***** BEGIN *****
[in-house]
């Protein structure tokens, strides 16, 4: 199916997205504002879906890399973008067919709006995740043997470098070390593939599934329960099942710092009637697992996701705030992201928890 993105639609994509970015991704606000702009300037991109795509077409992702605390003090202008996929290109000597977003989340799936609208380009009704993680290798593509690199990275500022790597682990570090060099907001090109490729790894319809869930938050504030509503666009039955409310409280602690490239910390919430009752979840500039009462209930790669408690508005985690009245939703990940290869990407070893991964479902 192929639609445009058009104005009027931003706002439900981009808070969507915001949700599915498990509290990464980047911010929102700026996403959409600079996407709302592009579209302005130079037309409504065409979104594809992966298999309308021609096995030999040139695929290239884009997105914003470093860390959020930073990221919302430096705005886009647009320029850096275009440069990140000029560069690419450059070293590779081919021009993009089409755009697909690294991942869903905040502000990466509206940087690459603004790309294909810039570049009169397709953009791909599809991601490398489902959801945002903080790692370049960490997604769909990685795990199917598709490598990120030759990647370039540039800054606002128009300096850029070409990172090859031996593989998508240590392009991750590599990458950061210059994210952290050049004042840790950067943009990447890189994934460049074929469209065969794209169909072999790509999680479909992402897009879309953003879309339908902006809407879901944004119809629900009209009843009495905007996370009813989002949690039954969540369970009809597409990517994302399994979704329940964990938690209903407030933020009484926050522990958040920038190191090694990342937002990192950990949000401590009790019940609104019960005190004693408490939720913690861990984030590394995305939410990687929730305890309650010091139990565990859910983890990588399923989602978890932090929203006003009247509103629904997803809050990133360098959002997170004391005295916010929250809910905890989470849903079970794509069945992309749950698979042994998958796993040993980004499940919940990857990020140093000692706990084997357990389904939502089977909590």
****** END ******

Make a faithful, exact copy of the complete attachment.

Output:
[in-house]
């Protein structure tokens, strides 16, 4: 199916997205504002879906890399973008067919709006995740043997470098070390593939599934329960099942710092009637697992996701705030992201928890 993105639609994509970015991704606000702009300037991109795509077409992702605390003090202008996929290109000597977003989340799936609208380009009704993680290798593509690199990275500022790597682990570090060099907001090109490729790894319809869930938050504030509503666009039955409310409280602690490239910390919430009752979840500039009462209930790669408690508005985690009245939703990940290869990407070893991964479902 192929639609445009058009104005009027931003706002439900981009808070969507915001949700599915498990509290990464980047911010929102700026996403959409600079996407709302592009579209302005130079037309409504065409979104594809992966298999309308021609096995030999040139695929290239884009997105914003470093860390959020930073990221919302430096705005886009647009320029850096275009440069990140000029560069690419450059070293590779081919021009993009089409755009697909690294991942869903905040502000990466509206940087690459603004790309294909810039570049009169397709953009791909599809991601490398489902959801945002903080790692370049960490997604769909990685795990199917598709490598990120030759990647370039540039800054606002128009300096850029070409990172090859031996593989998508240590392009991750590599990458950061210059994210952290050049004042840790950067943009990447890189994934460049074929469209065969794209169909072999790509999680479909992402897009879309953003879309339908902006809407879901944004119809629900009209009843009495905007996370009813989002949690039954969540369970009809597409990517994302399994979704329940964990938690209903407030933020009484926050522990958040920038190191090694990342937002990192950990949000401590009790019940609104019960005190004693408490939720913690861990984030590394995305939410990687929730305890309650010091139990565990859910983890990588399923989602978890932090929203006003009247509103629904997803809050990133360098959002997170004391005295916010929250809910905890989470849903079970794509069945992309749950698979042994998958796993040993980004499940919940990857990020140093000692706990084997357990389904939502089977909590």